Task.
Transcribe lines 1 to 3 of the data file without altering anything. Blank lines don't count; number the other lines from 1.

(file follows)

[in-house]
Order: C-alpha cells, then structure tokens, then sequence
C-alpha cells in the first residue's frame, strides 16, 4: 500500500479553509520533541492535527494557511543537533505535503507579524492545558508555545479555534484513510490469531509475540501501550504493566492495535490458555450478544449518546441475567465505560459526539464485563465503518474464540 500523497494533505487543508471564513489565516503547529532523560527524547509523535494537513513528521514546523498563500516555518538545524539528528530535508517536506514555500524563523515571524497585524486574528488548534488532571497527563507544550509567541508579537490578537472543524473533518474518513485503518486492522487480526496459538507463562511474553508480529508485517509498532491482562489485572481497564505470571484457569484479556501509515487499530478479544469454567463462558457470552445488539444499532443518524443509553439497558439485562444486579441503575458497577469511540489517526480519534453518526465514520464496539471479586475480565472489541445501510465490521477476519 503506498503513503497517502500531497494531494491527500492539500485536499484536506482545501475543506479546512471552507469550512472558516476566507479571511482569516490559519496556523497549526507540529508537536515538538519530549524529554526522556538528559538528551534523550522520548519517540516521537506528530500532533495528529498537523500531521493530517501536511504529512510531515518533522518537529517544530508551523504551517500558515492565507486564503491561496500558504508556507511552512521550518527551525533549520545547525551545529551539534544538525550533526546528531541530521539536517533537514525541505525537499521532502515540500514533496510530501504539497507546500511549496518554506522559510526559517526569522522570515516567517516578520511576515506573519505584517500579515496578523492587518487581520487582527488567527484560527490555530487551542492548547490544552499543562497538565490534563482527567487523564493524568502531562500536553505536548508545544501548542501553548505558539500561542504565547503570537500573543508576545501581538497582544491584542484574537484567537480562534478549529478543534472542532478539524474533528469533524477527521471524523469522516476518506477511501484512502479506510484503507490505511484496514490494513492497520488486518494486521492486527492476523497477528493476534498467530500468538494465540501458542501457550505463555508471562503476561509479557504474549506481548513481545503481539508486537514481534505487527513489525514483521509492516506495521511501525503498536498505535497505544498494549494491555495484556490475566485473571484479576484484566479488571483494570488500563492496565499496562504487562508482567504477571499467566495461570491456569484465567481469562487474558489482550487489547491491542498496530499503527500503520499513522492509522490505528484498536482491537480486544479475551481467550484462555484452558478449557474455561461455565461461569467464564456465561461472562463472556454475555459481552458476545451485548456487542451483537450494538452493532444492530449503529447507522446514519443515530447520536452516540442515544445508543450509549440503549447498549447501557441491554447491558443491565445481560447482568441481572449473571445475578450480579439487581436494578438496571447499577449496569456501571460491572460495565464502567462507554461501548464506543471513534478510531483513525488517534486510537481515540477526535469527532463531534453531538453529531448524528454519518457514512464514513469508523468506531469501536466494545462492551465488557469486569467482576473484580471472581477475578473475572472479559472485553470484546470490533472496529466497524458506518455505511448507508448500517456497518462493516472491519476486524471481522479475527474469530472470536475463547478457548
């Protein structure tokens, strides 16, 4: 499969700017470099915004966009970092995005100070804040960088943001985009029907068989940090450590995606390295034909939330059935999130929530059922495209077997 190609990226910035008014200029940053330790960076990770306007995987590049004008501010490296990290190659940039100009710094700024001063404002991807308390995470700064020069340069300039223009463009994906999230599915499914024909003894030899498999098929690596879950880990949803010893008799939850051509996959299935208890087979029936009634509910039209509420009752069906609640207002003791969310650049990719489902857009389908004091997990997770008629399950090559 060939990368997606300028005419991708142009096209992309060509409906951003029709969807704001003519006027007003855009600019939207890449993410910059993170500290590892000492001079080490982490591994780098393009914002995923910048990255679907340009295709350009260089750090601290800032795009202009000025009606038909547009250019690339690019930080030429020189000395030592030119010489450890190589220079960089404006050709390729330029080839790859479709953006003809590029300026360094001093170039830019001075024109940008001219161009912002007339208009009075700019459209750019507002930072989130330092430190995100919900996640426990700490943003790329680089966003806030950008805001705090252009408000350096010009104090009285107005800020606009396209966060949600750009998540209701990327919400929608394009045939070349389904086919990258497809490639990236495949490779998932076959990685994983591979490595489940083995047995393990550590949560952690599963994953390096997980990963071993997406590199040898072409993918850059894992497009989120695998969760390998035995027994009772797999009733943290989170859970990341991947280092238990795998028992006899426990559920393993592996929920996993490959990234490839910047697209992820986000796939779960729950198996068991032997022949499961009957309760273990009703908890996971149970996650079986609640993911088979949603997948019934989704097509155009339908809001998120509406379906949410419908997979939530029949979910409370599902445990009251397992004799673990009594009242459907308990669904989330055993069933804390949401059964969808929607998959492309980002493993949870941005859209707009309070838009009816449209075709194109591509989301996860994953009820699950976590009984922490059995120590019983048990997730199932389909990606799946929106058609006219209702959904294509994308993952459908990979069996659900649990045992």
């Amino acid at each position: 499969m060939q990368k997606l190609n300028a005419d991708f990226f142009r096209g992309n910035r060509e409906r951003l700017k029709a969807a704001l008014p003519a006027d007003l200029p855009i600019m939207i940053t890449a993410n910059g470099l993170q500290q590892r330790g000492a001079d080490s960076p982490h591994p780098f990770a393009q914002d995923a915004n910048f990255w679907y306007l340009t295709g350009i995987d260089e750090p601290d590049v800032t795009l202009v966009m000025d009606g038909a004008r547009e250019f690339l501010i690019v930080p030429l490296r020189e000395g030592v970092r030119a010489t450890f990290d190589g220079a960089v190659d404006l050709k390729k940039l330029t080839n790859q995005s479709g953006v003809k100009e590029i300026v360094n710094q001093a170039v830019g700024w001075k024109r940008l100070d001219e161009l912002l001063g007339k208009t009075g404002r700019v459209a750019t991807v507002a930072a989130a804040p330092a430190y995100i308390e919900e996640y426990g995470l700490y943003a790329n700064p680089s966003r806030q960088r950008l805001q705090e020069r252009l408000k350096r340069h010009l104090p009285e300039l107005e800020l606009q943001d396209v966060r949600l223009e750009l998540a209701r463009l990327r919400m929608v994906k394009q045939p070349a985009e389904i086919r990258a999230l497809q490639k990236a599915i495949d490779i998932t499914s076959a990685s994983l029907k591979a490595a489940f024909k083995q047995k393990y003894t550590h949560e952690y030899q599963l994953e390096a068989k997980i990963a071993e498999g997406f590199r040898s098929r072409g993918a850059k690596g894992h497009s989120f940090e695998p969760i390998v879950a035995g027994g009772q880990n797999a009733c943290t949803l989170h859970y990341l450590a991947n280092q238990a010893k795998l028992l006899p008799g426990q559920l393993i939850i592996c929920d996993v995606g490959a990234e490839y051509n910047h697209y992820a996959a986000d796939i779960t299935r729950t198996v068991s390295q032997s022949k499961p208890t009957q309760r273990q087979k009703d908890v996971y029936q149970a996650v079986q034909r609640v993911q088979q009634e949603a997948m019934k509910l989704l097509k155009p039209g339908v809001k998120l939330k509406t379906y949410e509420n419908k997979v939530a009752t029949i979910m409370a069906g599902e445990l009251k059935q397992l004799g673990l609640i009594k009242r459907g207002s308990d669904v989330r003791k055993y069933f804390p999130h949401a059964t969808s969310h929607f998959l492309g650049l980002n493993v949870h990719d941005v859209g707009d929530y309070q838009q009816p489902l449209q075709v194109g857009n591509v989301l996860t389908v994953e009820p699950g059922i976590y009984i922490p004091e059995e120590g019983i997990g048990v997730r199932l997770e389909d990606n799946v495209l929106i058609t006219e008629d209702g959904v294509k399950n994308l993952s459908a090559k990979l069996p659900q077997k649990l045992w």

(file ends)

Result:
[in-house]
Order: C-alpha cells, then structure tokens, then sequence
C-alpha cells in the first residue's frame, strides 16, 4: 500500500479553509520533541492535527494557511543537533505535503507579524492545558508555545479555534484513510490469531509475540501501550504493566492495535490458555450478544449518546441475567465505560459526539464485563465503518474464540 500523497494533505487543508471564513489565516503547529532523560527524547509523535494537513513528521514546523498563500516555518538545524539528528530535508517536506514555500524563523515571524497585524486574528488548534488532571497527563507544550509567541508579537490578537472543524473533518474518513485503518486492522487480526496459538507463562511474553508480529508485517509498532491482562489485572481497564505470571484457569484479556501509515487499530478479544469454567463462558457470552445488539444499532443518524443509553439497558439485562444486579441503575458497577469511540489517526480519534453518526465514520464496539471479586475480565472489541445501510465490521477476519 503506498503513503497517502500531497494531494491527500492539500485536499484536506482545501475543506479546512471552507469550512472558516476566507479571511482569516490559519496556523497549526507540529508537536515538538519530549524529554526522556538528559538528551534523550522520548519517540516521537506528530500532533495528529498537523500531521493530517501536511504529512510531515518533522518537529517544530508551523504551517500558515492565507486564503491561496500558504508556507511552512521550518527551525533549520545547525551545529551539534544538525550533526546528531541530521539536517533537514525541505525537499521532502515540500514533496510530501504539497507546500511549496518554506522559510526559517526569522522570515516567517516578520511576515506573519505584517500579515496578523492587518487581520487582527488567527484560527490555530487551542492548547490544552499543562497538565490534563482527567487523564493524568502531562500536553505536548508545544501548542501553548505558539500561542504565547503570537500573543508576545501581538497582544491584542484574537484567537480562534478549529478543534472542532478539524474533528469533524477527521471524523469522516476518506477511501484512502479506510484503507490505511484496514490494513492497520488486518494486521492486527492476523497477528493476534498467530500468538494465540501458542501457550505463555508471562503476561509479557504474549506481548513481545503481539508486537514481534505487527513489525514483521509492516506495521511501525503498536498505535497505544498494549494491555495484556490475566485473571484479576484484566479488571483494570488500563492496565499496562504487562508482567504477571499467566495461570491456569484465567481469562487474558489482550487489547491491542498496530499503527500503520499513522492509522490505528484498536482491537480486544479475551481467550484462555484452558478449557474455561461455565461461569467464564456465561461472562463472556454475555459481552458476545451485548456487542451483537450494538452493532444492530449503529447507522446514519443515530447520536452516540442515544445508543450509549440503549447498549447501557441491554447491558443491565445481560447482568441481572449473571445475578450480579439487581436494578438496571447499577449496569456501571460491572460495565464502567462507554461501548464506543471513534478510531483513525488517534486510537481515540477526535469527532463531534453531538453529531448524528454519518457514512464514513469508523468506531469501536466494545462492551465488557469486569467482576473484580471472581477475578473475572472479559472485553470484546470490533472496529466497524458506518455505511448507508448500517456497518462493516472491519476486524471481522479475527474469530472470536475463547478457548